Bizarre goal lifts Storm to Sweet 16

Matt Groenwald didn’t think he should be the only one associated with his bizarre game-winning goal Tuesday night against Dartmouth.

“I don’t know if you could really give me credit for it,” Groenwald said. “I think credit goes to everyone on the team.”

Rightfully so.

In the 57th minute of the second-round NCAA Tournament game, Patrik Engstrom tossed a throw-in toward the box. The ball was kept alive in front of the net by Sebastian Alvarado-Ralph and Andre Schmid before finding the left foot of Groenwald 6 yards out. The touch got away from the graduate student, Dartmouth’s Peter Savidis tried to clear the ball and Groenwald looked to make a play on it. Savidis’ kick hit Groenwald in the back and deflected into the far corner of the net.

The score, Groenwald’s seventh of the season, gave the Red Storm a 1-0 victory over the Big Green and a trip to the Sweet 16 on a freezing cold and extremely windy night at Belson Stadium.

“I think in this kind of game with the wind blowing that way it is, sometimes it’s a freak goal,” said St. John’s coach Dave Masur of a victory in which winds reached upwards of 40 miles per hour and advances his team to their 10th straight Sweet 16 appearance.

Dartmouth coach Jeff Cook added, “We were gambling a little bit hoping that maybe this would die down, but maybe tomorrow I guess.”

The difficult weather conditions may not have been a factor if Dartmouth (10-3-5), the Ivy League champions felt it had the facilities to host an NCAA Tournament game.

“In terms of a student athlete perspective we didn’t think it was a realistic bid because we are playing in a temporary facility,” said Cook, whose team has played it home games on its practice field.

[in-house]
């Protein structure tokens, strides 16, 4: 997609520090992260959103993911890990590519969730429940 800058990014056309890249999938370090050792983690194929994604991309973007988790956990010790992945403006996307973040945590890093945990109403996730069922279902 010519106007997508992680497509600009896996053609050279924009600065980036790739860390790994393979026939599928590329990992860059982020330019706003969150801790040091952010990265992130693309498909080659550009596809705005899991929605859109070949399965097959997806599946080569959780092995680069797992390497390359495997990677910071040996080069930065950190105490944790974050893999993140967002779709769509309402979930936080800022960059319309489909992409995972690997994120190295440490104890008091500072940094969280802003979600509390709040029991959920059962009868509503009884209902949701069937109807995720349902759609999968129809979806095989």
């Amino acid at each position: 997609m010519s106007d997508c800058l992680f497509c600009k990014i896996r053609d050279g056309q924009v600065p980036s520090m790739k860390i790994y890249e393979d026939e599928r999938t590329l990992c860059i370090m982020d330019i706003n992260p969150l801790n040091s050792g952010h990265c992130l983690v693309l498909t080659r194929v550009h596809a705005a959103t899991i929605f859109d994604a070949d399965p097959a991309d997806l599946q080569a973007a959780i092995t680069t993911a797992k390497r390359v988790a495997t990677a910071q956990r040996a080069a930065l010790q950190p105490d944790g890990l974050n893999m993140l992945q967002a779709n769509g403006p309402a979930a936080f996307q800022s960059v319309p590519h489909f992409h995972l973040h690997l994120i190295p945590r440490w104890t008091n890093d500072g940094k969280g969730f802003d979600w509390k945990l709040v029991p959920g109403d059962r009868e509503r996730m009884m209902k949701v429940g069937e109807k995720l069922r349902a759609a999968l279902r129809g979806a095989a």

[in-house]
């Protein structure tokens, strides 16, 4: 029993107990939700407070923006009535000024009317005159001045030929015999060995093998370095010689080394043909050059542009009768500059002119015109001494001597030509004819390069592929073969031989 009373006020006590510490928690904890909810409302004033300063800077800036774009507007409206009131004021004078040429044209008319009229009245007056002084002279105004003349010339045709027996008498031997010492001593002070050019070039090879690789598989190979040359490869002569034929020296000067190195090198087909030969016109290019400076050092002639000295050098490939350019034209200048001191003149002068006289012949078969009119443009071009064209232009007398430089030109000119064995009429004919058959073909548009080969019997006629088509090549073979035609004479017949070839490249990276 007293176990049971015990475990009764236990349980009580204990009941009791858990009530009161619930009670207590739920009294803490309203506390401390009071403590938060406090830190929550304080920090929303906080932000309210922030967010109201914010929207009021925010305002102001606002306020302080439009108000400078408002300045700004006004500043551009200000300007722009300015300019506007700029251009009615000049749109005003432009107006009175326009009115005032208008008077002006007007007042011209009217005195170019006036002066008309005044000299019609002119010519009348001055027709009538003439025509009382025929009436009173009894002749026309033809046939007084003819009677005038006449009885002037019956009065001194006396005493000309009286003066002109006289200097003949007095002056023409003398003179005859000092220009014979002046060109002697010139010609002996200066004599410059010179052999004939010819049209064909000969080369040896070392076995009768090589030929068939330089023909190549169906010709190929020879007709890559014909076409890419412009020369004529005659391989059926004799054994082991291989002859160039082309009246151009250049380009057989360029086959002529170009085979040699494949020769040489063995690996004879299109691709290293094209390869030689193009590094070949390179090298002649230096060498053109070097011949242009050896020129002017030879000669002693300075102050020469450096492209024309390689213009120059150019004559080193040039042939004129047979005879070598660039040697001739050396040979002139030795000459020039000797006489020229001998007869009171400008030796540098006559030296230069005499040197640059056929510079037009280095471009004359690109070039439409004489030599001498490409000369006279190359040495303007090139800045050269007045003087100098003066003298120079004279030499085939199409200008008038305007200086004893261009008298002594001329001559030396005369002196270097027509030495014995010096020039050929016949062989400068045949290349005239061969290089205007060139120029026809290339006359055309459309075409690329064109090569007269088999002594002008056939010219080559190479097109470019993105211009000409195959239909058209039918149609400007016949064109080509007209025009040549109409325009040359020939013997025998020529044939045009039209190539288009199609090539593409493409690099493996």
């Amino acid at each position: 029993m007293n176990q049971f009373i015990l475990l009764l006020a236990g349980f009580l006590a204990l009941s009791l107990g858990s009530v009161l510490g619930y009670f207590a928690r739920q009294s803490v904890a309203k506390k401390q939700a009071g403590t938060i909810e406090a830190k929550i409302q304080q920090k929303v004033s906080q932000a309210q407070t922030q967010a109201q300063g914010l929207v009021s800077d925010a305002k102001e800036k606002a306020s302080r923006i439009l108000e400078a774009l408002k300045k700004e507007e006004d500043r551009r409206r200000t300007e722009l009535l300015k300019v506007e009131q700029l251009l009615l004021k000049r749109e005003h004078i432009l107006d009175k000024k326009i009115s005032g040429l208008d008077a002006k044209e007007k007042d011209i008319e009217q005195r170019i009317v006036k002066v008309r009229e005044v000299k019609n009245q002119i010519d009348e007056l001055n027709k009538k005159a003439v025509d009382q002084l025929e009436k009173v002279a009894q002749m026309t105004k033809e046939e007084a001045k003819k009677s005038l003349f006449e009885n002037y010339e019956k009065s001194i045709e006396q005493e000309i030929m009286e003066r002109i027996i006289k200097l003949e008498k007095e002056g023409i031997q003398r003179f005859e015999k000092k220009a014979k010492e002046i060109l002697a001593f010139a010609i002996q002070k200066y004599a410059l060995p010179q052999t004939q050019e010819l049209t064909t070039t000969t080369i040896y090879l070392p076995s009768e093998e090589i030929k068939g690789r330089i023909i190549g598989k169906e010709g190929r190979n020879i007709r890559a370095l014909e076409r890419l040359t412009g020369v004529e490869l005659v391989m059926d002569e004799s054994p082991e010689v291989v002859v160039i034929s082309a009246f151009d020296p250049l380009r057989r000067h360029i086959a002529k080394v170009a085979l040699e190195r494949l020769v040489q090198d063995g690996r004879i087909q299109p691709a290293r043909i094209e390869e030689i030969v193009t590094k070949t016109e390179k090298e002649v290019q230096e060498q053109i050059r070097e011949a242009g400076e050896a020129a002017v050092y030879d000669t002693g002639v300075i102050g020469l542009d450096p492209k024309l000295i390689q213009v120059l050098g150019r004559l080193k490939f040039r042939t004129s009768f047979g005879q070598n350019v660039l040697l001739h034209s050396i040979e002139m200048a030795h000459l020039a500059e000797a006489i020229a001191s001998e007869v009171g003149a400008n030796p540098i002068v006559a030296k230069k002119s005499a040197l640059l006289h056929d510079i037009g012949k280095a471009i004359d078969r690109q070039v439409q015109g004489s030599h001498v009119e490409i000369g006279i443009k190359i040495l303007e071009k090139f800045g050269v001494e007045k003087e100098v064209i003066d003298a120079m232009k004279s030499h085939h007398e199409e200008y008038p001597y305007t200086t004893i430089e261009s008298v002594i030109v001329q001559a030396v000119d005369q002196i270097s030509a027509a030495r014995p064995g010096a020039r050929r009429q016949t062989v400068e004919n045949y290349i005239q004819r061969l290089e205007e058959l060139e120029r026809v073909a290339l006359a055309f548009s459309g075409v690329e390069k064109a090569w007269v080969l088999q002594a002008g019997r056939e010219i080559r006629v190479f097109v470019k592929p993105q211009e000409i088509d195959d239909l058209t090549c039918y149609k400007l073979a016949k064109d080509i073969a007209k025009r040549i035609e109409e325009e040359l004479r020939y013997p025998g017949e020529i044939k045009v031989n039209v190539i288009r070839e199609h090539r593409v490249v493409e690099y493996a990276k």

The Big Green’s first trip to Belson Stadium, a place where St. John’s is 27-3-7 since it opened in 2002, was not a pleasant one for reasons other then the loss. St. John’s (11-5-5) limited them to just four total shots and just one on goal, forcing Red Storm sophomore goalie Jason Landers to have to make just one save.

“I really didn’t have to do too much, I’m happy about that, a credit to my defense,” said Landers whose 11th shutout ties him for second on the single-season list.

His lone save came during a scoreless first half in which the teams played to a stalemate and combined for just five shots. The lone quality scoring chance for Dartmouth, who were playing without talented senior midfielder P. J. Scheufele, came in the 17th minute on a bicycle kick by Scott Darci on the far side that Landers saved near the post.

Dartmouth goalie Rowan Anders could not stop the deflection off Groenwald. In order to have seen what happened on quick goal you could not take your eyes of the ball or Groenwald.

“Matt Groenwald is a legitimate Hermann Trophy candidate,” Cook said. “You can never relax with him around on the field.”

Another Ivy League team, Brown, if they had beaten Maryland, would have had to worry about the Hermann Award semifinalist. But Groenwald will be happy to take a trip to play the Terrapins, who beat St. John’s 1-0 in the Elite Eight a year ago.

“I think if you ask any athlete, they would want to play the team that ended their season the year before and Maryland ended our season the year before,” he said. “We had a chance to go to a second straight Final Four and I know that hasn’t left anyone’s mind on the team.”